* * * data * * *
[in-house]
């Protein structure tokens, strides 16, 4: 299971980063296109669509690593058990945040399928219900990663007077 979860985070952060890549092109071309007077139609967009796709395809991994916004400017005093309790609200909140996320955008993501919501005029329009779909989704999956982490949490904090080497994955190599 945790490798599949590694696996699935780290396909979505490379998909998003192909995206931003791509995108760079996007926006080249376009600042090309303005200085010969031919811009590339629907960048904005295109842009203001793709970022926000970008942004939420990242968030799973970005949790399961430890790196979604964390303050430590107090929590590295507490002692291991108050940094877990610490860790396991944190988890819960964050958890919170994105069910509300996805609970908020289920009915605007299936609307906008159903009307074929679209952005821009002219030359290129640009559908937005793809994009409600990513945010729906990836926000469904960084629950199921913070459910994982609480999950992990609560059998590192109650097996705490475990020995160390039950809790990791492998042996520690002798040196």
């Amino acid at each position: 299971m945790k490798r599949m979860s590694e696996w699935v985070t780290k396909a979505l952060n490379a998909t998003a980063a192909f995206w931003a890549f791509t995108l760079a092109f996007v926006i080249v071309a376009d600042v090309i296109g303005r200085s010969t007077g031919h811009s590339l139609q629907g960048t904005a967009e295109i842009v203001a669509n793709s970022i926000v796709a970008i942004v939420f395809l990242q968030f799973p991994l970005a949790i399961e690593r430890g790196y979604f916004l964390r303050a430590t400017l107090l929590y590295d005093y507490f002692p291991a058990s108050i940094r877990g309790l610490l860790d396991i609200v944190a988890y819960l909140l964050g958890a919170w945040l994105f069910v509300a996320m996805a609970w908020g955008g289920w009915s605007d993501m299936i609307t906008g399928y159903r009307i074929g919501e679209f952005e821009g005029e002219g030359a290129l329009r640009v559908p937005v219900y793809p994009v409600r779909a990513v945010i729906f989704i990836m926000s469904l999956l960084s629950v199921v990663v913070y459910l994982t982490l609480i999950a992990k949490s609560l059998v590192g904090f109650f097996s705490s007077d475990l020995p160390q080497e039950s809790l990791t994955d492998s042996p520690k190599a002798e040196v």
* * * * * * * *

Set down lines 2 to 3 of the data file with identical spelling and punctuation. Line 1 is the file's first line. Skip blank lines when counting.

């Protein structure tokens, strides 16, 4: 299971980063296109669509690593058990945040399928219900990663007077 979860985070952060890549092109071309007077139609967009796709395809991994916004400017005093309790609200909140996320955008993501919501005029329009779909989704999956982490949490904090080497994955190599 945790490798599949590694696996699935780290396909979505490379998909998003192909995206931003791509995108760079996007926006080249376009600042090309303005200085010969031919811009590339629907960048904005295109842009203001793709970022926000970008942004939420990242968030799973970005949790399961430890790196979604964390303050430590107090929590590295507490002692291991108050940094877990610490860790396991944190988890819960964050958890919170994105069910509300996805609970908020289920009915605007299936609307906008159903009307074929679209952005821009002219030359290129640009559908937005793809994009409600990513945010729906990836926000469904960084629950199921913070459910994982609480999950992990609560059998590192109650097996705490475990020995160390039950809790990791492998042996520690002798040196």
């Amino acid at each position: 299971m945790k490798r599949m979860s590694e696996w699935v985070t780290k396909a979505l952060n490379a998909t998003a980063a192909f995206w931003a890549f791509t995108l760079a092109f996007v926006i080249v071309a376009d600042v090309i296109g303005r200085s010969t007077g031919h811009s590339l139609q629907g960048t904005a967009e295109i842009v203001a669509n793709s970022i926000v796709a970008i942004v939420f395809l990242q968030f799973p991994l970005a949790i399961e690593r430890g790196y979604f916004l964390r303050a430590t400017l107090l929590y590295d005093y507490f002692p291991a058990s108050i940094r877990g309790l610490l860790d396991i609200v944190a988890y819960l909140l964050g958890a919170w945040l994105f069910v509300a996320m996805a609970w908020g955008g289920w009915s605007d993501m299936i609307t906008g399928y159903r009307i074929g919501e679209f952005e821009g005029e002219g030359a290129l329009r640009v559908p937005v219900y793809p994009v409600r779909a990513v945010i729906f989704i990836m926000s469904l999956l960084s629950v199921v990663v913070y459910l994982t982490l609480i999950a992990k949490s609560l059998v590192g904090f109650f097996s705490s007077d475990l020995p160390q080497e039950s809790l990791t994955d492998s042996p520690k190599a002798e040196v």